Construction on temporary house structures begins
Construction began last week on a new house community structure — one of two new temporary buildings planned to augment the new residential housing system. The buildings will provide extended space for programming and social interactions as part of the new undergraduate residential system.
The first building currently under construction is located on the south side of the Gile and Hitchcock residence halls and is scheduled to be completed in July, vice president for campus services Lisa Hogarty said. The larger of the two new buildings, the structure will be a traditional wood-based,two-story building.
Once complete, the building will be a place for activities for School House and Allen House, two of the new residential houses, she said and compared it to a family living room.
School House consists of Massachusetts Row and Hitchcock Halls, while Allen House is made up of Gile, Streeter and Lord Halls.
The second temporary House center, to be built on the south tennis court next to Alumni Gym, is scheduled to begin in March and is also planned for completion in July, Hogarty said. The facility will serve as an extended social space for South House (Topliff and New Hampshire Halls and the Lodge) and North Park House (Ripley, Woodward and Smith Halls). The building will be a one-story tent-like structure that will, despite its description, be fully functional as an indoor facility, she said.
Hogarty said that the purpose behind the construction of these two structures was to provide facilities with enough flexibility so that students could experiment with programs that could take place in the new spaces.
“We want to really understand what works well and what doesn’t as the House system itself becomes more mature, so that when we have an opportunity for renovation at the residence halls, we’ll have an understanding of what type of space is most successful for programming,” Hogarty said.
The structures are intended to be temporary so that the College can evaluate the type of spaces needed for student programming, Hogarty said. She noted that future renovations will be based on the information gathered.
“Before we move forward with [renovation], we’d like to build temporary structures with enough flexibility so students can make the space their own,” Hogarty said. “We wanted to figure out what makes a great space for students before updating the residence halls themselves.”
Dean of the College Rebecca Biron, who is overseeing the House communities planning process, said that the structures will also help equalize the amount of social space available for the students in different new House communities, as not all student residential halls have the same amount of available space. They are intended to serve the same purpose as spaces such as Brace Commons in the East Wheelock residential cluster or Occom Commons in the McLaughlin residential cluster.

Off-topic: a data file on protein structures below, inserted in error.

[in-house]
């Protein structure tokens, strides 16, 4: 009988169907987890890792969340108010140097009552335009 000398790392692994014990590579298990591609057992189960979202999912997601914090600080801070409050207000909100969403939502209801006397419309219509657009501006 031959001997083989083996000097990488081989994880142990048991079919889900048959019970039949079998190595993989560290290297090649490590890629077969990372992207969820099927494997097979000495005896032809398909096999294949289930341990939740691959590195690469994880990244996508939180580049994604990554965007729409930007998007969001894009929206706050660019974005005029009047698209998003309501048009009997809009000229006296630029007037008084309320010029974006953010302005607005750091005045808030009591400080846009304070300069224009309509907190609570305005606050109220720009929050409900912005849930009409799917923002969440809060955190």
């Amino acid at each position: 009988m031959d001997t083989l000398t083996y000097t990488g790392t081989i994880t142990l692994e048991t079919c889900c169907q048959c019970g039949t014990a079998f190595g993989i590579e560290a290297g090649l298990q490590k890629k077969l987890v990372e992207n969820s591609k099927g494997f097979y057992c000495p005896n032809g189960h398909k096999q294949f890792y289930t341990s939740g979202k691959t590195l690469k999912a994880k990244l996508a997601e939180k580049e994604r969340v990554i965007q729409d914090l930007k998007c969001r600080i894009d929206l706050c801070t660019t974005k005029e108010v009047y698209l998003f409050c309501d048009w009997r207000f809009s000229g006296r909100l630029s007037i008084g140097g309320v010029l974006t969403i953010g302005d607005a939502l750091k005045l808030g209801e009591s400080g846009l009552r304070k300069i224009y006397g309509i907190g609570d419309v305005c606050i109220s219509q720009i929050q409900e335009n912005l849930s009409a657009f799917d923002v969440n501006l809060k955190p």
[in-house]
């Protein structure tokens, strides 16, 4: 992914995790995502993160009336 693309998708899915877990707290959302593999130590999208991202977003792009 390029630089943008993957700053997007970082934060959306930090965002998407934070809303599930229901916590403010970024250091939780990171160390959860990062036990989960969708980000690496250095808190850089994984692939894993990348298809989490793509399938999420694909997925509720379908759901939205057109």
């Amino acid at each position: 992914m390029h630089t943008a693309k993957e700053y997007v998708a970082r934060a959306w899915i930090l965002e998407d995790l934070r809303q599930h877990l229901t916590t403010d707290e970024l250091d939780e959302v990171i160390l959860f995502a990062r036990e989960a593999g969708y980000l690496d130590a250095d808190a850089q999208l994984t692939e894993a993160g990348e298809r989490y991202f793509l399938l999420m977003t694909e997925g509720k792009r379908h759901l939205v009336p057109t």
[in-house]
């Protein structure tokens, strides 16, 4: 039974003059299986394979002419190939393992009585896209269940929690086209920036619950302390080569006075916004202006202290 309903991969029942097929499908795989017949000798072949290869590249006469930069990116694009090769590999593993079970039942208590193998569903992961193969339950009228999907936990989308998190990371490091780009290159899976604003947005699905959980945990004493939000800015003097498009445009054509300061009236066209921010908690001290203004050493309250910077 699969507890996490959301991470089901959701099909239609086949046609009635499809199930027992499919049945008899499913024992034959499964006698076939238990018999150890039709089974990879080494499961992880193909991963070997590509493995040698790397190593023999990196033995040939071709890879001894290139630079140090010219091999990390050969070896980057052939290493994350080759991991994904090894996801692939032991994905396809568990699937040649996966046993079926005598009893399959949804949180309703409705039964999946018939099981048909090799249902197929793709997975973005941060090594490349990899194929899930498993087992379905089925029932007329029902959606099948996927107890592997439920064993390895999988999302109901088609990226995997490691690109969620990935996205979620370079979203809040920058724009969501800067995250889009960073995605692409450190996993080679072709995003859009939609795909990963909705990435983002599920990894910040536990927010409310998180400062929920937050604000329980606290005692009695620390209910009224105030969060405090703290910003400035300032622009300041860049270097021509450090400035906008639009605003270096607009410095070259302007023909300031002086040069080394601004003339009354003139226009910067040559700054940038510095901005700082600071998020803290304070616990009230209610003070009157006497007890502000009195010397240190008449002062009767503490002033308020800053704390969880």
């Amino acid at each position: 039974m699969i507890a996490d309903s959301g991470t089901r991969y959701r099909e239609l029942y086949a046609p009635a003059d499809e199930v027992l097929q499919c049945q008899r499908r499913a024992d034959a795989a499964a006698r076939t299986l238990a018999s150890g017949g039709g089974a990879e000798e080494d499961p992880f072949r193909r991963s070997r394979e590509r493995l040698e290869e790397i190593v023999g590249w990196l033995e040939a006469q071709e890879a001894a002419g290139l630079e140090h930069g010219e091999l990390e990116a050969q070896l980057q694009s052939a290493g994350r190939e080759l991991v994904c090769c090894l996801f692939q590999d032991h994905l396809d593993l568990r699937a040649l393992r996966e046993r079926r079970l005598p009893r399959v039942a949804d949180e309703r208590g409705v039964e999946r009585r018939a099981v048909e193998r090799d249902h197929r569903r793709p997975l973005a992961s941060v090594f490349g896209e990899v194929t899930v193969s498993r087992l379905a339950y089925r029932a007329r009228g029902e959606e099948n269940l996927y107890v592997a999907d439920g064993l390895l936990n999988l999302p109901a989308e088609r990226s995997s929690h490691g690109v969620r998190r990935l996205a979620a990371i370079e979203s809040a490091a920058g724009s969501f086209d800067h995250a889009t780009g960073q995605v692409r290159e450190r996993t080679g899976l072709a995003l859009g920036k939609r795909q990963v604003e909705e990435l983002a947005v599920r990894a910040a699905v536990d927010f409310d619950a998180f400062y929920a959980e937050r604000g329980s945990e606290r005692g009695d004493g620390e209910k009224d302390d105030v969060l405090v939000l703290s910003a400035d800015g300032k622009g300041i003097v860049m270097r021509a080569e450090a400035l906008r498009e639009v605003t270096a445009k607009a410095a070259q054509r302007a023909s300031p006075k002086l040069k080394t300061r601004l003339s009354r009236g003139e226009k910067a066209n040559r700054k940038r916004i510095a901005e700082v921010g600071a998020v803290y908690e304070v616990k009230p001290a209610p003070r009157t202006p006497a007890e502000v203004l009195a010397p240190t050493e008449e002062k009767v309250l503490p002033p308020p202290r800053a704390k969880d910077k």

“They’re designed to allow multiple kinds of activities from informal hangouts to group functions that are more formally organized,” Biron said. “The programming that might happen in them would be decided by the House communities themselves, by students and professors.”
Noah Manning ’17, a member of the student advisory group that has been consulted during the planning of the new structures since last spring, reiterated Biron’s idea of equalizing residential halls in light of the new House system.
“If you’re going to ask students to live [in certain residence halls] for three years, you need them to feel that it is fair, so the fact that some living spaces have large gathering places and others do not would have created a large disparity,” Manning said. “The goal was to create a central gathering place that all students could feel part of and come and go from. It was an attempt to give a more centralized identity to those students.”
While the structures are primarily meant for the students of the residence halls in Houses such as School House or South House, other students are welcome to participate in programs or events held in the new spaces, director of residential operations Catherine Henault, said. However, the main purpose of the buildings will be to extend program space for the students of residence halls with no large common space, she added.
Biron cited student demand for more social space that they feel ownership of as a driving force behind the construction of these spaces. She said that the new residential housing system aims to let students build connections to a physical area of campus, creating a sense of belonging. She added that it would create a stronger sense of responsibility for the community of which students are a part of.
Hogarty emphasized the opportunities for students to expand their creative ideas for events at the College using these spaces.
“I think this is a really exciting opportunity,” Hogarty said. “What we’re trying to do is create a nice palate for students to paint on. I’m excited to see students use their imaginations and create the kind of programs that they’ve always wanted to have but haven’t had the space to conduct the programs in. I think the spaces will be as cool as the students allow them to be.”